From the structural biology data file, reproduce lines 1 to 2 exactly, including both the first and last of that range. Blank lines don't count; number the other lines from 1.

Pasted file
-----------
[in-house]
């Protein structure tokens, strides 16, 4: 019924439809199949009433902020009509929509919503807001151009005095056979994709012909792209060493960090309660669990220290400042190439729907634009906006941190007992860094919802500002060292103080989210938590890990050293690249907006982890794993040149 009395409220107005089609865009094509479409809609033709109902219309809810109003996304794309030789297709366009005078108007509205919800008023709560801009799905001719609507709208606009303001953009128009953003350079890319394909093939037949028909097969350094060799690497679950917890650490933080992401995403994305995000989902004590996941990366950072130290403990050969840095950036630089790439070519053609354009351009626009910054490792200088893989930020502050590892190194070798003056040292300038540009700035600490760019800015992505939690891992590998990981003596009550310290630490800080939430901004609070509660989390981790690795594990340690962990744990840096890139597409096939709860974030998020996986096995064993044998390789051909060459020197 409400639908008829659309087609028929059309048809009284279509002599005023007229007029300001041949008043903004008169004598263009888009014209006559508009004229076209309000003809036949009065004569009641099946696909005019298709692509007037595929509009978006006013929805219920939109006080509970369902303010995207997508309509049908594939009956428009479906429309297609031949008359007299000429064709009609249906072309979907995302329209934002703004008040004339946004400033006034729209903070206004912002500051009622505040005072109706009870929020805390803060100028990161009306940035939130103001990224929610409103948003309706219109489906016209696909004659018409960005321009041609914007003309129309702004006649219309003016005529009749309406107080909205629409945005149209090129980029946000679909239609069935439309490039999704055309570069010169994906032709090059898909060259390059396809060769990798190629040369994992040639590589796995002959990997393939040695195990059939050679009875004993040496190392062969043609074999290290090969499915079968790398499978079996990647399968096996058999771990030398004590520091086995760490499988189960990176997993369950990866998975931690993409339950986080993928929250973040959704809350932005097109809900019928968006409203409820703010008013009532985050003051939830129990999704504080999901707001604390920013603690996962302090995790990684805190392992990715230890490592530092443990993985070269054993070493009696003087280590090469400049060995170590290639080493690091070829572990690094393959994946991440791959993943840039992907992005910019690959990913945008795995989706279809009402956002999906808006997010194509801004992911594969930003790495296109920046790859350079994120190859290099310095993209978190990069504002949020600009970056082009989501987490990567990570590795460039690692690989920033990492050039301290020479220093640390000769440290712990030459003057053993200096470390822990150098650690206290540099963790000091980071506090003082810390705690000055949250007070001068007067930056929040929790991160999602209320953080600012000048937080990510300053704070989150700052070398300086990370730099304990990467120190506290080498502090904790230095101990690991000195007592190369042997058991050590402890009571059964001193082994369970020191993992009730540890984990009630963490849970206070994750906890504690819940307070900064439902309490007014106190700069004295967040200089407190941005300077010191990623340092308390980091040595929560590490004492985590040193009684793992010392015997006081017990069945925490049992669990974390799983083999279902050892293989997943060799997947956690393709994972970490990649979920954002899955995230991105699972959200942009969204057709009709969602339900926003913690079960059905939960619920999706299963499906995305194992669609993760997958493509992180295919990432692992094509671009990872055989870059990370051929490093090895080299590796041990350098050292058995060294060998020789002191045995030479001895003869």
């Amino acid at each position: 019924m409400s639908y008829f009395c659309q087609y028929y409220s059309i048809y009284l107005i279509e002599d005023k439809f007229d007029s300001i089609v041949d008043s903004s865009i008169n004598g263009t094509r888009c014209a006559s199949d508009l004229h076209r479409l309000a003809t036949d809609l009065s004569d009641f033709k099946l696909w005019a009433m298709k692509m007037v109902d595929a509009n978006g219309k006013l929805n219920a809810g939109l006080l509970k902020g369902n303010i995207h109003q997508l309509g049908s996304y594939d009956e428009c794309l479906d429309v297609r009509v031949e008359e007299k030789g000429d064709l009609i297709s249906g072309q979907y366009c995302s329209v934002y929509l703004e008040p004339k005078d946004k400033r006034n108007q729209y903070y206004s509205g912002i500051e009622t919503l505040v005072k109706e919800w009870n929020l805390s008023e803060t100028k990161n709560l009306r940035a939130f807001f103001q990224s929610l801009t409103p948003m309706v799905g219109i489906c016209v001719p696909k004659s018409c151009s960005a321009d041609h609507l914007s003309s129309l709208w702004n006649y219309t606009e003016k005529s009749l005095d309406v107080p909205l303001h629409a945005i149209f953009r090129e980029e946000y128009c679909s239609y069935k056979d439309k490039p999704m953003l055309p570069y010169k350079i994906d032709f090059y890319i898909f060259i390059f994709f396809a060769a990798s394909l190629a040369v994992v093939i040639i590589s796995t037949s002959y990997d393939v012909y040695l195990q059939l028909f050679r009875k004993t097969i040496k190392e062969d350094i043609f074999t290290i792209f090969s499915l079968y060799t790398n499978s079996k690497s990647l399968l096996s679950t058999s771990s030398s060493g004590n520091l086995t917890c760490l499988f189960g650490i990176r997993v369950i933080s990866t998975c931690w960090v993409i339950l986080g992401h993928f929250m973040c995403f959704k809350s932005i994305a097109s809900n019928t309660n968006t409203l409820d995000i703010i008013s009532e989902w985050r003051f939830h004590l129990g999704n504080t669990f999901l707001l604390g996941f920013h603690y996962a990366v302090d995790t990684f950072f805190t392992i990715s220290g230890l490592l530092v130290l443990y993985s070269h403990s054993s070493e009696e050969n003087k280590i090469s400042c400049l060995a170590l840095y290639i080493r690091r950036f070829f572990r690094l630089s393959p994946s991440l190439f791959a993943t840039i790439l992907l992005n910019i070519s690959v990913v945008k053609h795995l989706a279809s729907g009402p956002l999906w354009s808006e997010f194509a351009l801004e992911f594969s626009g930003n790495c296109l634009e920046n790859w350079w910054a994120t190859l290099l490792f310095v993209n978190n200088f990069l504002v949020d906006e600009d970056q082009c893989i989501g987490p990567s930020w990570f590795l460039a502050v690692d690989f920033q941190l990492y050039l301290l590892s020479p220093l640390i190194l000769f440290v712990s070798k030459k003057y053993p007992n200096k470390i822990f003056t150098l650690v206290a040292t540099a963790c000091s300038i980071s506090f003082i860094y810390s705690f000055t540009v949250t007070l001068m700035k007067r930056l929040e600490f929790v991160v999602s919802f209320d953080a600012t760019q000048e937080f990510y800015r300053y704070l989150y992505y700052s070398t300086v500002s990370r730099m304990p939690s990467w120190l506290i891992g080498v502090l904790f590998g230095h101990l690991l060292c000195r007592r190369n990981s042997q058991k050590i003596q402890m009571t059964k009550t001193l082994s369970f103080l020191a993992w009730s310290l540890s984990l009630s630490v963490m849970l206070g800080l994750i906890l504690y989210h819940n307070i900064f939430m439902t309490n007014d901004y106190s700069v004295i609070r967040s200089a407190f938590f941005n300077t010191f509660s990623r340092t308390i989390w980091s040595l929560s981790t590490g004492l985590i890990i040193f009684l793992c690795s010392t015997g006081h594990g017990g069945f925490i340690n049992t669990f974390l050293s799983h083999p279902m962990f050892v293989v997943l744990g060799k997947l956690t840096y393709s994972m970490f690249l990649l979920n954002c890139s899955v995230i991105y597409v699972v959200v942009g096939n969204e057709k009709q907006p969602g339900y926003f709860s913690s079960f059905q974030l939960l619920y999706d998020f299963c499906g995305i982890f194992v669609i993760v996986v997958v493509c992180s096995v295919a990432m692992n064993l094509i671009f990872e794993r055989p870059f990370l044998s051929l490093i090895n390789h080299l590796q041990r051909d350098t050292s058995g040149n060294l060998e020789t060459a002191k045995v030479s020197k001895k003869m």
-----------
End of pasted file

[in-house]
């Protein structure tokens, strides 16, 4: 019924439809199949009433902020009509929509919503807001151009005095056979994709012909792209060493960090309660669990220290400042190439729907634009906006941190007992860094919802500002060292103080989210938590890990050293690249907006982890794993040149 009395409220107005089609865009094509479409809609033709109902219309809810109003996304794309030789297709366009005078108007509205919800008023709560801009799905001719609507709208606009303001953009128009953003350079890319394909093939037949028909097969350094060799690497679950917890650490933080992401995403994305995000989902004590996941990366950072130290403990050969840095950036630089790439070519053609354009351009626009910054490792200088893989930020502050590892190194070798003056040292300038540009700035600490760019800015992505939690891992590998990981003596009550310290630490800080939430901004609070509660989390981790690795594990340690962990744990840096890139597409096939709860974030998020996986096995064993044998390789051909060459020197 409400639908008829659309087609028929059309048809009284279509002599005023007229007029300001041949008043903004008169004598263009888009014209006559508009004229076209309000003809036949009065004569009641099946696909005019298709692509007037595929509009978006006013929805219920939109006080509970369902303010995207997508309509049908594939009956428009479906429309297609031949008359007299000429064709009609249906072309979907995302329209934002703004008040004339946004400033006034729209903070206004912002500051009622505040005072109706009870929020805390803060100028990161009306940035939130103001990224929610409103948003309706219109489906016209696909004659018409960005321009041609914007003309129309702004006649219309003016005529009749309406107080909205629409945005149209090129980029946000679909239609069935439309490039999704055309570069010169994906032709090059898909060259390059396809060769990798190629040369994992040639590589796995002959990997393939040695195990059939050679009875004993040496190392062969043609074999290290090969499915079968790398499978079996990647399968096996058999771990030398004590520091086995760490499988189960990176997993369950990866998975931690993409339950986080993928929250973040959704809350932005097109809900019928968006409203409820703010008013009532985050003051939830129990999704504080999901707001604390920013603690996962302090995790990684805190392992990715230890490592530092443990993985070269054993070493009696003087280590090469400049060995170590290639080493690091070829572990690094393959994946991440791959993943840039992907992005910019690959990913945008795995989706279809009402956002999906808006997010194509801004992911594969930003790495296109920046790859350079994120190859290099310095993209978190990069504002949020600009970056082009989501987490990567990570590795460039690692690989920033990492050039301290020479220093640390000769440290712990030459003057053993200096470390822990150098650690206290540099963790000091980071506090003082810390705690000055949250007070001068007067930056929040929790991160999602209320953080600012000048937080990510300053704070989150700052070398300086990370730099304990990467120190506290080498502090904790230095101990690991000195007592190369042997058991050590402890009571059964001193082994369970020191993992009730540890984990009630963490849970206070994750906890504690819940307070900064439902309490007014106190700069004295967040200089407190941005300077010191990623340092308390980091040595929560590490004492985590040193009684793992010392015997006081017990069945925490049992669990974390799983083999279902050892293989997943060799997947956690393709994972970490990649979920954002899955995230991105699972959200942009969204057709009709969602339900926003913690079960059905939960619920999706299963499906995305194992669609993760997958493509992180295919990432692992094509671009990872055989870059990370051929490093090895080299590796041990350098050292058995060294060998020789002191045995030479001895003869």